Is Incompetence the Explanation for State Government Dysfunctionality?
I am generally suspicious of conspiracy theories. I believe that Lee Harvey Oswald was the lone gunman in Dallas; I do not believe that the CIA promoted cocaine in black neighborhoods to subdue Afro-American males or that Prince Philip and MI5 tampered with Dodi Fayed's limo the night of Diana's death; and I certainly do not believe that the 9/11 attacks were the work of President Bush and the American government.
Given my skepticism of conspiracy explanations, why am I dubious about the straightforward hypothesis that Illinois' dysfunctional budget situation is the result of incompetent politicians in Springfield engaging in Keystone Cops-like behavior? In fact, I believe there is an alternative reasonable argument and that politicians may be behaving with a degree of rationality. I will use the recent pension reform process as a case in point.
First the argument for incompetence is presented. It is common knowledge that Illinois' fiscal situation is among the worst in the nation with long-term deficits that promise to continue far into the future if current policies are not changed. Pension underfunding resulting from deficient state payments over several decades is an important, but not the sole or even the major reason for the problem.
To address the pension problem, the Illinois General Assembly in 2013 passed with bipartisan support and Gov. Pat Quinn signed SB1 that made significant changes in pensions that reduced the promised benefits of annuitants and the expected benefits of current employees. These changes would eventually have saved an estimated $2 billion a year. However, these changes would have eliminated less than 25 percent of the long-term deficit.
Pension reform as manifested in SB1 suffered from two serious defects. First, it was drafted with all the skill and finesse of a Civil War surgeon, cutting benefits in capricious ways that would have had serious impacts on the ability of the state and especially state universities to recruit and keep key employees. Many of the purported savings would have been offset by higher salaries needed to respond to less generous pension benefits. The Chicago Tribune recently reported that Gov. Rauner's choice for state school superintendent was provided a substantial bonus to make up for reduced pension benefits.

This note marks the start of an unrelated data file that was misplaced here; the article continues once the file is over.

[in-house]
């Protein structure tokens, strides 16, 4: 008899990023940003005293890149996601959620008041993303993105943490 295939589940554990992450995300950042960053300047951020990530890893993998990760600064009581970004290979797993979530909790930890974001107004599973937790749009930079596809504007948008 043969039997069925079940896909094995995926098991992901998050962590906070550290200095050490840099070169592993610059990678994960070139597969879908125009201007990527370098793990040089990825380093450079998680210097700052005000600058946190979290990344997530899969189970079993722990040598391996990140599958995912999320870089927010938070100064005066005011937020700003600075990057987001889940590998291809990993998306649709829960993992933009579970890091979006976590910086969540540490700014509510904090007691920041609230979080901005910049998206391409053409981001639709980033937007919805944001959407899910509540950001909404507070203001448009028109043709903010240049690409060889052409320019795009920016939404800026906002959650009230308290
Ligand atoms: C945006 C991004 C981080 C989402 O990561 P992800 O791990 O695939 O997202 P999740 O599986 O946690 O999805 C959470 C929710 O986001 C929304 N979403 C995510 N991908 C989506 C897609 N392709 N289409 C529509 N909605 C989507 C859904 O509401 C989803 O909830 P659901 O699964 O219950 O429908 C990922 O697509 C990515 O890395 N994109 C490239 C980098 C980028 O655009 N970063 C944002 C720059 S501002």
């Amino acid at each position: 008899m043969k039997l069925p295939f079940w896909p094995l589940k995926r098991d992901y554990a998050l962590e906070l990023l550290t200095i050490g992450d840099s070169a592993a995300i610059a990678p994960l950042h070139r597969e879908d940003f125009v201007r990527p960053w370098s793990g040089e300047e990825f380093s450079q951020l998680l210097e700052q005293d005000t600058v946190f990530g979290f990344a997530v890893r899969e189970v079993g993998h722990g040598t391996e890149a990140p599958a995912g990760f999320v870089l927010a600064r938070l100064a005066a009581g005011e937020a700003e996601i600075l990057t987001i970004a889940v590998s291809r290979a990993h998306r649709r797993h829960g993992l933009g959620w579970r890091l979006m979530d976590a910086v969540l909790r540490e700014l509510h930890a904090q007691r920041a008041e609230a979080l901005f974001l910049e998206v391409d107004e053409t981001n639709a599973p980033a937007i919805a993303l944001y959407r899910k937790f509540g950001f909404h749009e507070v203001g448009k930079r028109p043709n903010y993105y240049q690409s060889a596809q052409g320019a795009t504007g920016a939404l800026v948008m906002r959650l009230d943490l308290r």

Second and more importance, SB1 was unconstitutional, violating the non-impairment clause of the state's constitution. This should have come as no surprise since the first part of the bill admitted that it constituted an impairment and argued that it was necessary to address the state's budget problems even though the changes dealt with only a small part of the problem. In January 2015, the General Assembly allowed a temporary income tax increase to ratchet down that created a large budget hole that would have swamped the pension reform savings. Even more puzzling is the fact that Senate President John Cullerton's staff produced a law journal-style white paper arguing that the bill was unconstitutional while the bill under consideration.
Is not the approval of a poorly targeted bill that was likely unconstitutional and that entailed a substantial political cost is a prima facie case for dysfunctionality? There is another explanation why intelligent and calculating legislators would engage in this futile effort. Politicians have notoriously short time horizons. The failed pension reform process bought the governor and General Assembly time. It allowed them to "kick the can down the road" with a degree of political cover. From the passage of the bill in December 2013 to the time it was ruled unconstitutional in May 2015, politicians could assert that they were dealing with pension problems. This was useful in navigating the 2014 elections.
In addition, the failed pension bill provided politicians with a response to criticism from the Chicago Tribune and the Civic Committee of the Commercial Club of Chicago who advocated reforms similarly to SB1. Politicians can argue that they tried to implement the proposed reforms and failed through no fault of their own. The failure might also provide for the impetus for a constitutional amendment to deal the no impairment constraint.
This argument about the rationality of politicians is not very encouraging since it suggests that the chaos in Springfield may be the result not of incompetence, but shrewd design.